curve of the thumb. 

Now open your hand, spreading out your fingers. As you 

Drawing Hands 

move each finger up the knuckles loosen and dimple the 
skin ; as you clench them once more together the knuckles 
curve into clean sharp forms. Each finger is based in a 
good strong knuckle, remember that. Young artists are too 
fond of crowding knuckles together, and if hands grew as 
their drawings indicate they would have a poor chance of 
gripping an oar, a handle-bar, or even the useful knife and 

Having noted that the biggest mass is composed of the 
doubled fist, and that the angles of thumb and forefinger 
bear away from each other, we see that the line of the wrist 
forms yet another angle. 

Of course it is quite probable that your hand may not 
resemble mine, but the general principles hold good. My 
thumb is large, my fingers are long ; yours probably will be 
shorter and the thumb more slender. 

Look at the sweeping line as it proceeds from the back of 
the wrist to the knuckles, and notice the swelling curve of 
the thumb beneath and the manner in which it bends back. 
We will now give our attention to the forefinger. How 
straight and determined it is, pointing and almost speaking 
its command, how thick it is at the root, and how it tapers 
to the tip ! 

We now begin to search for more details. We draw the 
finger more carefully, marking the wrinkles on the upper 
part, and the corresponding curves on the lower ; then we 
notice the way in which the loose flesh folds in springy curves, 
joining thumb to forefinger in a useful hinge. 

We mark the clean sweep of the thumb and the wrinkles 
on the back-curving knuckle, also the shape of the nail, a 
square-cut, important-looking nail, curving on the outer edge 
and following the curve of the thumb-tip. Then back we 
trace the thumb and note the wrinkles on the largest swell- 
ing curve ; back to the wrist we go until we meet its firm 

From thence we might jump to the knuckles once more, 
noting the deeply cleft wrinkles in the bend. We should 


Drawing for Beginners 

then be ready to draw in the dark shadow of the doubled 
fingers, the upper nail (like a portion of a tiny pink shell), 
and the square shadowing of the thumbnail.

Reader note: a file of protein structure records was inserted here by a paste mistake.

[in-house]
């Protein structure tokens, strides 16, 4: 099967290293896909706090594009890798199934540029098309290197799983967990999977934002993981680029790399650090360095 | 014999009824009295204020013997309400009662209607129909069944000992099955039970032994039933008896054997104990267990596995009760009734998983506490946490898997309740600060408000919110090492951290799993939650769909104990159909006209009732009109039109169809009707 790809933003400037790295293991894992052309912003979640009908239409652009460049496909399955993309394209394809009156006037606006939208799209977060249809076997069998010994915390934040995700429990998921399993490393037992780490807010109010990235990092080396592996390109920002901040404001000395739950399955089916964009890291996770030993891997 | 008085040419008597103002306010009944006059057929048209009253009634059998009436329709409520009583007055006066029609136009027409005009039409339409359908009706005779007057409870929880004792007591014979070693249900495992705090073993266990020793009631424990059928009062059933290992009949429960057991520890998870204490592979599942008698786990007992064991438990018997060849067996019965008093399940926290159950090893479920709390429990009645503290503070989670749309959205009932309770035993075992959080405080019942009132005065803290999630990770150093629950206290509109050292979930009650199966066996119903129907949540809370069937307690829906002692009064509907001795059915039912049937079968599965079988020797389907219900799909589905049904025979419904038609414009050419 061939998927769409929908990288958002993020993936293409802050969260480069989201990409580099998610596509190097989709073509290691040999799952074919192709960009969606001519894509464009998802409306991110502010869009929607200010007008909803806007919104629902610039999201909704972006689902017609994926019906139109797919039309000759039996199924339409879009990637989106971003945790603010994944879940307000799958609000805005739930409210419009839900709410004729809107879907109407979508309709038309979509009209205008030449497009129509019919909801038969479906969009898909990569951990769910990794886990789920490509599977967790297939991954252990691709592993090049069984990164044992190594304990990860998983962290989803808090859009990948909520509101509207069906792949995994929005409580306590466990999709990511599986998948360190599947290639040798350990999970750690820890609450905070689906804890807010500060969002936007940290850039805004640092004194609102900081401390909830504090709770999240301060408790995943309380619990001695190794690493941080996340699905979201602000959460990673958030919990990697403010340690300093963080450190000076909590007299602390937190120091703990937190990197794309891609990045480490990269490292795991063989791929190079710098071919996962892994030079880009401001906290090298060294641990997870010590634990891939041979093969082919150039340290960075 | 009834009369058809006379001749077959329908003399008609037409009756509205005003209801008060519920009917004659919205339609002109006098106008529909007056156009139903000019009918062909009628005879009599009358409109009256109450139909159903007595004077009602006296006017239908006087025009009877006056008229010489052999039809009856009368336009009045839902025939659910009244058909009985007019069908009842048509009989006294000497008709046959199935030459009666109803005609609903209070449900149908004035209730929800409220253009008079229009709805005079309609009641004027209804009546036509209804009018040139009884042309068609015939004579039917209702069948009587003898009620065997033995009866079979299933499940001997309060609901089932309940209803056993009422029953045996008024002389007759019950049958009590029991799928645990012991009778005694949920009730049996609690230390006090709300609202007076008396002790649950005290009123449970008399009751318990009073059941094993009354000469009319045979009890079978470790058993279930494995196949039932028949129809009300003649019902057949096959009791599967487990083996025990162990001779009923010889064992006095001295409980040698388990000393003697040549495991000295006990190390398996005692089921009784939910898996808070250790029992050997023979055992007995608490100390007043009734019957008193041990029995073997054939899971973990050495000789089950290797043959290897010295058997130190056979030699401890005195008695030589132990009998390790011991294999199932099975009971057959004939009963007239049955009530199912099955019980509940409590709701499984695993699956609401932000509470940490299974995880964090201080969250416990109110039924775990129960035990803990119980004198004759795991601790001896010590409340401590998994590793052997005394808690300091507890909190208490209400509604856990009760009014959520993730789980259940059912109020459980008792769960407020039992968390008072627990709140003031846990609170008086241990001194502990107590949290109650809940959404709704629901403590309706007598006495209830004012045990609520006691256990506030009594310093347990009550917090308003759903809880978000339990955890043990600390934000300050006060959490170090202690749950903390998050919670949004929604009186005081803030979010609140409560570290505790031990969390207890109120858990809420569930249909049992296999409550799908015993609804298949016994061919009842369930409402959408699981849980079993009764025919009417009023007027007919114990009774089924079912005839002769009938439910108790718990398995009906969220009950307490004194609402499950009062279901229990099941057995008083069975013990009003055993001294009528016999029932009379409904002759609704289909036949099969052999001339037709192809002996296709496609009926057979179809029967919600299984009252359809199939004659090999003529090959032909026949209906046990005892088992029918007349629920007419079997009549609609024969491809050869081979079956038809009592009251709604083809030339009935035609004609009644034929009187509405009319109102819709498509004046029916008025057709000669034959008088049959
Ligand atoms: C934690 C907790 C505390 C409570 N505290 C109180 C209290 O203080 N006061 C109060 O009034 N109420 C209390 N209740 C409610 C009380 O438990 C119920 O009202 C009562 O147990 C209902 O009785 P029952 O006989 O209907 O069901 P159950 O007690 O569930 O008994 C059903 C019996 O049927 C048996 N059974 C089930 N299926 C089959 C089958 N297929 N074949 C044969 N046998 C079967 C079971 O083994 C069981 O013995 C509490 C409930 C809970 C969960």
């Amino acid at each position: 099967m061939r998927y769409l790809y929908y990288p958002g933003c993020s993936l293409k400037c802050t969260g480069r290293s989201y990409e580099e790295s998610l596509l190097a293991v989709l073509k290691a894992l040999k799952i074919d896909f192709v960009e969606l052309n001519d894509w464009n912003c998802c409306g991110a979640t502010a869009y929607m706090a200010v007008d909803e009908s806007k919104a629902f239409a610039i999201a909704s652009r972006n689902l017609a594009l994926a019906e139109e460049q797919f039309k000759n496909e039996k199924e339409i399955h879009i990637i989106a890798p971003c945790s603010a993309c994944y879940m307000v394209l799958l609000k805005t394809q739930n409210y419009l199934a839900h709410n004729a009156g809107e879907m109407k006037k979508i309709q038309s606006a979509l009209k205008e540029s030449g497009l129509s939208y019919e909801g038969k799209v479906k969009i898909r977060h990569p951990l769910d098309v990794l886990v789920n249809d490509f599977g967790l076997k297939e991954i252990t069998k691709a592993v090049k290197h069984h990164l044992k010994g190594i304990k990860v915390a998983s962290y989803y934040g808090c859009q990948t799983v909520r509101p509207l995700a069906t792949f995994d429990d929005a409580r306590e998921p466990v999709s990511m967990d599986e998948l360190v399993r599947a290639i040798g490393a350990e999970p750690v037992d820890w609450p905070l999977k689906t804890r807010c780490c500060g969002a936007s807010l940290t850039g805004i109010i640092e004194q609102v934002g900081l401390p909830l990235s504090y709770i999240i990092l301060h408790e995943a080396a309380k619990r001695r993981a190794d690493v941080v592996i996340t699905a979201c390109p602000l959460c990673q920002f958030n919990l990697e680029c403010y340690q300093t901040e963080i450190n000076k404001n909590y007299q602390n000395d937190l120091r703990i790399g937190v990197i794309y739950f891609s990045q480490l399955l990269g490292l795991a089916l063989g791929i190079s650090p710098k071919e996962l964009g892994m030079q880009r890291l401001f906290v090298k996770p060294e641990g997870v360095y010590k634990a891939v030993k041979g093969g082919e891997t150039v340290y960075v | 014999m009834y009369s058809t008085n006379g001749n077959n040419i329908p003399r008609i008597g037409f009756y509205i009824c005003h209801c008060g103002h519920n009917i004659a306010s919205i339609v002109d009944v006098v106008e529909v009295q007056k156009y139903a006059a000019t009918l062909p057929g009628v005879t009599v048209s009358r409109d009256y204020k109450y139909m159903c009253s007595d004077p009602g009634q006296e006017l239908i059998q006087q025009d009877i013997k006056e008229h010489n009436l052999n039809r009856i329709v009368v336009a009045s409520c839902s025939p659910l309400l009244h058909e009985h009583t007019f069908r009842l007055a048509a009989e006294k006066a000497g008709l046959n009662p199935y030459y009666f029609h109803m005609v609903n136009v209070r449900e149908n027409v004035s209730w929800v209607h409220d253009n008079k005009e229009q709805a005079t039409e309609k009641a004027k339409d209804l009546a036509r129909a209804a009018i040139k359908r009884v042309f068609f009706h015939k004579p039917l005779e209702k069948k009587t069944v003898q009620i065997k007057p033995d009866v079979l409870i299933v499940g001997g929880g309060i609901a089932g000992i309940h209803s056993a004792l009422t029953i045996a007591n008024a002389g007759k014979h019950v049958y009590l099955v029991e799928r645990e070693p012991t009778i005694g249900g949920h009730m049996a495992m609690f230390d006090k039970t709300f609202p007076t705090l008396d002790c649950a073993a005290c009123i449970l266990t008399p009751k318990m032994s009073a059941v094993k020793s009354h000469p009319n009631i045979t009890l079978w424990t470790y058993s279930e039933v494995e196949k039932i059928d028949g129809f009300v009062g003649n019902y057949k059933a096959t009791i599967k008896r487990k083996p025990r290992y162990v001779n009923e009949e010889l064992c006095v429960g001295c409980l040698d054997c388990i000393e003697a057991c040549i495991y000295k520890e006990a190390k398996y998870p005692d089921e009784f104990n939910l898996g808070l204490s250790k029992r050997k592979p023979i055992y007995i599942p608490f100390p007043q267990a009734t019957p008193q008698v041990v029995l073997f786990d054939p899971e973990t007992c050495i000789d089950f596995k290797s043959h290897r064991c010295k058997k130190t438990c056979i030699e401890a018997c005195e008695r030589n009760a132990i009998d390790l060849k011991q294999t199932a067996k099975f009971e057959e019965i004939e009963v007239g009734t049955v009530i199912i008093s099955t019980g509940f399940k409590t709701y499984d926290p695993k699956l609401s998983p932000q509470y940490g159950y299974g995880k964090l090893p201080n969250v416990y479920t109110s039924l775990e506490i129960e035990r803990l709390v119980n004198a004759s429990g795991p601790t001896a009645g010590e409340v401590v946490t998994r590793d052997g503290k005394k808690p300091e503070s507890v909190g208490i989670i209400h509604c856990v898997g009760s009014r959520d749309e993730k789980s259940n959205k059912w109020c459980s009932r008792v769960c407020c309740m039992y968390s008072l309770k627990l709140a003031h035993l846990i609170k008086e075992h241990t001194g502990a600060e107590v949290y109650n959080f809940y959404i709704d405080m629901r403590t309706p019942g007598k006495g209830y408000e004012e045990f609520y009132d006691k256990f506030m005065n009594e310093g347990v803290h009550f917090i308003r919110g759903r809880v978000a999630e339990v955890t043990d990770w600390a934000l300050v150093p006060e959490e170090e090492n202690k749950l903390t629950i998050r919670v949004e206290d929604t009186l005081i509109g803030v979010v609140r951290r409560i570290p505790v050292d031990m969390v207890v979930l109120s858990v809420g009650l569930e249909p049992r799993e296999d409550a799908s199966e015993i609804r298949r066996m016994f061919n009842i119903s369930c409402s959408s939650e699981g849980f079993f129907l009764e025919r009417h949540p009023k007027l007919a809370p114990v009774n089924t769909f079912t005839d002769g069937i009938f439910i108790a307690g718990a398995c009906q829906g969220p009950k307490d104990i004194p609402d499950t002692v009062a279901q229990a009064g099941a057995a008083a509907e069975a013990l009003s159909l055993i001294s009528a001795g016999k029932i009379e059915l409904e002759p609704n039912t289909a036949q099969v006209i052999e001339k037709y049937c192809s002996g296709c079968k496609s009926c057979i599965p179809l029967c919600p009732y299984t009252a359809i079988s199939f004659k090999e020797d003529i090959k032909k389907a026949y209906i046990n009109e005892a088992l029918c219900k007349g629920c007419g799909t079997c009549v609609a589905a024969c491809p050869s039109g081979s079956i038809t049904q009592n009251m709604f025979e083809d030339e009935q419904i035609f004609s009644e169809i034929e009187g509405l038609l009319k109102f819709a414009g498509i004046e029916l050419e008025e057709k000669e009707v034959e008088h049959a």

Before we leave the drawings of our own left hand there 
are other poses to consider. 

For instance, your own left hand holding a small object 
such as a coin, a flower-stem, or a reel of cotton. The latter, 
being a light object, you would hold lightly between your 
first fmger and your thumb, supported by the second and 
third fingers. 

Sketch first the upright shape of the hand and wrist, then 
the first finger and the knuckle from which it springs, the 
upright thumb, and the angle of the reel of cotton. 

Here, by the by, let me say once more that you need not 
feel bound to pose your left hand in exactly this position. 
If you should prefer another pose, with the palm more I 
exposed (or less), by all means adopt yours in preference 1 
to mine. These hints may then be used as a general ." 
guide. My positions are chosen because they present simple 

And now let us return to the hand with the reel of cotton. 

Having roughly sketched the forefinger, the thumb, and 
the general proportions of the wrist and hand, we should 
then pay a little more attention to the hand itself, the 
back of which lies like a flat upright line breaking into 
small indications of the second or third knuckle. The first 
knuckle is slightly indented, and the root of the first finger 
descends in a firm swelling curve to the folded muscle of 
the thumb. 

The thumb presses inward against the reel, and, marking 
the angle of its nail, we sketch the firm long line of the knuckle 
down the swelling curve to the root of the thumb, behind 
which we have the lower swelling curve of the palm. 

The first finger and the shape of it must be carefully noted. 
My fingers, though long, are plump, and yours may present 
sharp . bone and knuckle. I trust that they may, for bony 
substances are easier to draw. Their shape is clean and 

Drawing Hands 

definite, their angles more acute and therefore more quickly 

We note here the tip of this first finger and the apex coming 
at the front of the nail. Next we draw the folds of each 

From the second knuckle we can trace the second finger, 
hidden behind the first finger, but seen in a tiny space 
between the reel and first finger, and the tip of it obtrudes 
on the far side of the reel. 

The third finger rises from the third knuckle, and is seen 
in the space between the first finger and thumb, and again 
beyond the thumb, behind which we know it supports the